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Candidates vie for presidency

Anneliese Woolford | Monday, November 17, 2003

One of the four candidates to become the next Saint Mary’s president is one of the highest-ranking woman administrators at Notre Dame.

Carol Mooney, vice president and associate provost at Notre Dame, Gail Baker, Josefina Baltodano and Susan Keys each visited campus separately and met with faculty, administrators and students between Nov. 6 and Friday.

Baltodano, an executive vice president at Alliant International University, and Keys, an administrator at Johns Hopkins University, declined to comment on their candidacy, citing outside advice and respect for the process implemented by the College’s search committee. Baker, vice president of public relations at the University of Florida, was unavailable for comment. Though Mooney did not return messages seeking comment, Notre Dame spokesman Matt Storin confirmed Sunday she is a candidate for the position.

The four candidates currently hold administrative positions at their respective universities and two, Keys and Mooney, are Saint Mary’s graduates.

Elizabeth Jablonski-Diehl, the student representative on the presidential search committee and student body president, said that although two of the four candidates are alumnae and two are minorities, the categories were not a focus of the search committee.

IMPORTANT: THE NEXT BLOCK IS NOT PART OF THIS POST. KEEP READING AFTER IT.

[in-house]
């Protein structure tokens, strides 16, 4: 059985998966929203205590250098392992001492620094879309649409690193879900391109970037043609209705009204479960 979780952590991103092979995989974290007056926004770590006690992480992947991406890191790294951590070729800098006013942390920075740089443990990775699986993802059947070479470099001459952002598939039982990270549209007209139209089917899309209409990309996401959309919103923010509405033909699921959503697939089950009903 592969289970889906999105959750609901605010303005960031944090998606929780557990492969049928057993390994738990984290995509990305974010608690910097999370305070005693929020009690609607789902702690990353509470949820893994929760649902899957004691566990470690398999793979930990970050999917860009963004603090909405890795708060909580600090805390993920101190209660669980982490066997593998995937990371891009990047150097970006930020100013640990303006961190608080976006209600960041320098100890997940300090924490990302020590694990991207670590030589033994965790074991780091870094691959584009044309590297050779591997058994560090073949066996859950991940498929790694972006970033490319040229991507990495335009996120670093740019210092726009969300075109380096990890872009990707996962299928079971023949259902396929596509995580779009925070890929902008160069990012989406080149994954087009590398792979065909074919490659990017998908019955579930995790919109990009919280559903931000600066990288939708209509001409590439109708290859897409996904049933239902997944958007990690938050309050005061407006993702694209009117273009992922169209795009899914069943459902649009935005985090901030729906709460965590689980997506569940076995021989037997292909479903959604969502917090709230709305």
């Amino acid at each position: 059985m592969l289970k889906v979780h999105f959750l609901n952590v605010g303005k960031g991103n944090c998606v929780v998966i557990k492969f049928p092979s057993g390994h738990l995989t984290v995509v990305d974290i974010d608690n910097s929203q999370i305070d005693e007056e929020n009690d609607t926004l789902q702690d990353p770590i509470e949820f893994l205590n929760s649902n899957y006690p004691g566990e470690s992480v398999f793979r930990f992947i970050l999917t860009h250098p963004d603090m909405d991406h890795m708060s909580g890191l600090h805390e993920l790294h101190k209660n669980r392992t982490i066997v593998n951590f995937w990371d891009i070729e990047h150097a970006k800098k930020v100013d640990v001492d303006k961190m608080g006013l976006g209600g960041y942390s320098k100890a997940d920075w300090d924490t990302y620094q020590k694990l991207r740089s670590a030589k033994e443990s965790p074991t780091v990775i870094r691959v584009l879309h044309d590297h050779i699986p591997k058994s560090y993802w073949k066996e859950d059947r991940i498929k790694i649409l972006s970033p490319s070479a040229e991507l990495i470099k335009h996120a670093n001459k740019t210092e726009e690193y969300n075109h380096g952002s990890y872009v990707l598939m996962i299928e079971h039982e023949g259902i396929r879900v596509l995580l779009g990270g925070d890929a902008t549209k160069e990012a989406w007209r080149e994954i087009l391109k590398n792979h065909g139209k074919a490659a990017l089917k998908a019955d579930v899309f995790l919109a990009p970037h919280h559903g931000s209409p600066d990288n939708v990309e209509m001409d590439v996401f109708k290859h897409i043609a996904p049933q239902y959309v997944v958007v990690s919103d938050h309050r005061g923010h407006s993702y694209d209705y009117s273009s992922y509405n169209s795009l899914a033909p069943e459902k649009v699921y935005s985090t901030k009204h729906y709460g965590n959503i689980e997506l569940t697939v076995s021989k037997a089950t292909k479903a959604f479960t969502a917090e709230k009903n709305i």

“It all just worked out that way. It was definitely not a focus,” she said. “That’s just another element of diversity and I think the college campus is happy it worked out that way, but all of the candidates embody qualities aside from that.”

According to Jablonski-Diehl, the fact that all four candidates are women is also not something the committee specifically intended.

“We definitely weren’t looking for [all women], but it’s almost self-selective,” she said. “The one thing I noticed talking to students was that they’d like to have someone who could be a role model to them.”

Jablonski-Diehl said the search committee met several times before narrowing down a larger pool of applicants to the current candidates.

“We had a wide range of candidates that were diverse in all aspects,” she said. “We were really happy and the campus seemed to be really happy with the group that came.”

The decision to bring candidates to campus provided them a chance to become acquainted with the College, however some had previously visited on their own, Jablonski-Diehl said.

Included in each presidential candidate’s visit was the Heritage Presentation, a campus tour, a tour of South Bend, a student-candidate luncheon, dinner, an open meeting with faculty and staff and meetings with the Congregation Leadership Team, Sister Joan Marie Steadman, chair of the Board of Trustees, administrators, hourly staff and the Administrative Council.

“I think the general feeling of it was that it went really well,” Jablonski-Diehl said. “[The candidates] were very impressed with student involvement and with student turnout.”

She estimated that over 75 students attended all but one of the student-candidate luncheons to meet with and question the prospects.

“They seemed very impressed with the campus as a whole.”

The next step in the presidential search process will be for the search committee to decide on and recommend candidates to the Board of Trustees. The meeting is slated to take place before the Thanksgiving holiday.

“We’re hoping to recommend three [candidates] is my understanding,” Jablonski-Diehl said.

The Board is anticipated to select and name one candidate for the president’s position in December.

“Assuming that one is picked, starting next semester they’d begin to be a presence on campus,” Jablonski-Diehl said.